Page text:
The cool thing about making your own drapes or spending the big bucks having them custom designed is you don’t have to settle for the typical pinched pleat. Below are some examples of header treatments on custom drapes. There are so many designs out there. It’s amazing! Of course these headings will take some pretty advanced sewing skills. but some arer a lot simpler than they appear, according to my mom.designerdraperyheadings





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  1. says

    Quite informative! Thank you! I’ve got a 12′ wall of drapes that are needed in my bedroom. I initially got a quote from a custom shop for them but just couldn’t pull the trigger due to the $2000 price tag. I know I can make them much cheaper but like you I am loathe to shlep all that fabric around the sewing room. Boring……straight seams that go on forever…
    OK, maybe you’ve convinced me…..

  2. Dagmar says

    What a timely post for me! I just moved into a new house and the drapery quotation left me reeling and considering making my own. The drapery shop pointed out that a large part of the cost is in the imported fabrics that were selected (unusual fabrics cost money as all sewers know…). However, with my tall, oversized wall of windows, the amount of lining and sun proof backing required is also substantial. They were also very specific about the type of rods that would be able to support the weight of my future drapes. I would be able to manage the drapes on their own but when combining lining or black out material, the weight of the lengths of fabric will overwhelm my sewing space. Justine, in your experience, does lining have to be as full as the drapery fabric if you are going for a very full finished look?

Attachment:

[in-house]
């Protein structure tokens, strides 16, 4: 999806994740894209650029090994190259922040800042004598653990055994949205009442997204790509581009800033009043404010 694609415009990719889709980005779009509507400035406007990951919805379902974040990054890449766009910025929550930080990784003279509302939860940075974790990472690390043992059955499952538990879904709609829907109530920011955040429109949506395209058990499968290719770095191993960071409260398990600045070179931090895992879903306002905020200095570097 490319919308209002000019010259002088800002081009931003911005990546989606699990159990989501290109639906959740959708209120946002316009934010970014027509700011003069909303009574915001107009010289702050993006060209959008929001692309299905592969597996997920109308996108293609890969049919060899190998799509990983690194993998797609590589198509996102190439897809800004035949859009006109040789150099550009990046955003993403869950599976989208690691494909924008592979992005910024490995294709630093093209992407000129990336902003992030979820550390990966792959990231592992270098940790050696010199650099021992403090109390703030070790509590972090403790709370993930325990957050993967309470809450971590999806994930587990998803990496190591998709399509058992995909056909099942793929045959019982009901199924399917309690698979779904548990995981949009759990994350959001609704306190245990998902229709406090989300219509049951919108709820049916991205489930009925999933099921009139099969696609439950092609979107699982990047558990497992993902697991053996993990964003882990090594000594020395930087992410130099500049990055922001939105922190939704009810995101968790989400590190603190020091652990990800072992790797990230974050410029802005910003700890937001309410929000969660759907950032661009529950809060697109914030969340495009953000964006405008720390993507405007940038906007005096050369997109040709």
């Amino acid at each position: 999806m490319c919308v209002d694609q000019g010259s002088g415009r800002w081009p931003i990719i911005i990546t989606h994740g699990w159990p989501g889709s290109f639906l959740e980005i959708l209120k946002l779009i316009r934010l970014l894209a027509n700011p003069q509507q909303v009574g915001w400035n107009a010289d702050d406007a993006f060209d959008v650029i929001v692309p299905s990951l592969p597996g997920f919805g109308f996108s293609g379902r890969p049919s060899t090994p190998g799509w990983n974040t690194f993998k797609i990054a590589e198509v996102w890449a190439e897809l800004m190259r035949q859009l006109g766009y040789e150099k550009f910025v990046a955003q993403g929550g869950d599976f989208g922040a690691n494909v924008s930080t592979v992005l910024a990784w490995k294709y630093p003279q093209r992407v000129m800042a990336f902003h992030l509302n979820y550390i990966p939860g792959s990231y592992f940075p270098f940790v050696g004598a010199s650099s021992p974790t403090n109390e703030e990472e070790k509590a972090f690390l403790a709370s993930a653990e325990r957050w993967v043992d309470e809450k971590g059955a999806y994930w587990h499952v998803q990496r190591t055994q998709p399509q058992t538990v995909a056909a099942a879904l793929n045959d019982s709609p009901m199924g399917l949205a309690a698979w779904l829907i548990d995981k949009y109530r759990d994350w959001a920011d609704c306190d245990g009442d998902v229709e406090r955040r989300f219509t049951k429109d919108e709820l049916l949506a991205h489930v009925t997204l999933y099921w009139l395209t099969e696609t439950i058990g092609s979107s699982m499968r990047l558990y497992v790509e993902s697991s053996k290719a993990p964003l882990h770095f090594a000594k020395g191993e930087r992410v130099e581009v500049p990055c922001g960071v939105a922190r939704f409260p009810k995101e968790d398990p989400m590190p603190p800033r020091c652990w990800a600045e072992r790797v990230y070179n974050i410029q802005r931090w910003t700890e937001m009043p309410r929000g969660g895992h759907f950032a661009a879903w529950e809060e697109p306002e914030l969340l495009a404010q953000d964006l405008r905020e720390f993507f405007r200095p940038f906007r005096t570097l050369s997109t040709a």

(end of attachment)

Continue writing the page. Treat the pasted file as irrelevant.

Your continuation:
• says

      From the designer
      “In my experience putting up a large double rod that would be needed for a large amount of drapery would not be feasible for the home DIYer. You would need a custom made double traverse rod to support a pleated drape with blackout liner. However, you may be able to find a drapery workroom who will install only the custom made rod.
      A good alternative would be to use a blackout roller shade instead of having the blackout liner included with the drapery. Then the lined curtain will be much lighter and a store bought pole can support the weight of the drapery without the weight of the blackout liner attached. You can also make the pleated drapery less full, say 200 percent instead of 300 percent that many designers can use. This will allow more light to enter the room and will weigh less for the pole. Less fullness, less stackback, less weight!”

  3. says

    I dislike home dec sewing but yes, it is one of the most significant ways to save money. Cheap clothes are everywhere….and it seems like everyone wears them. But couture home dec looks rich and opulent because of the details and amount of fabric, just as you said. I have a drapery panel project in my fall sewing queue and while I don’t look forward to the process, I know I will be happy with the result. Thanks for the header inspiration. My very first, amateurish blog post was about the process of making inverted pleat flannel underlined drapery panels because I had a hard time finding inverted pleat instructions. My pics are poor but the panels still look good today because of those details.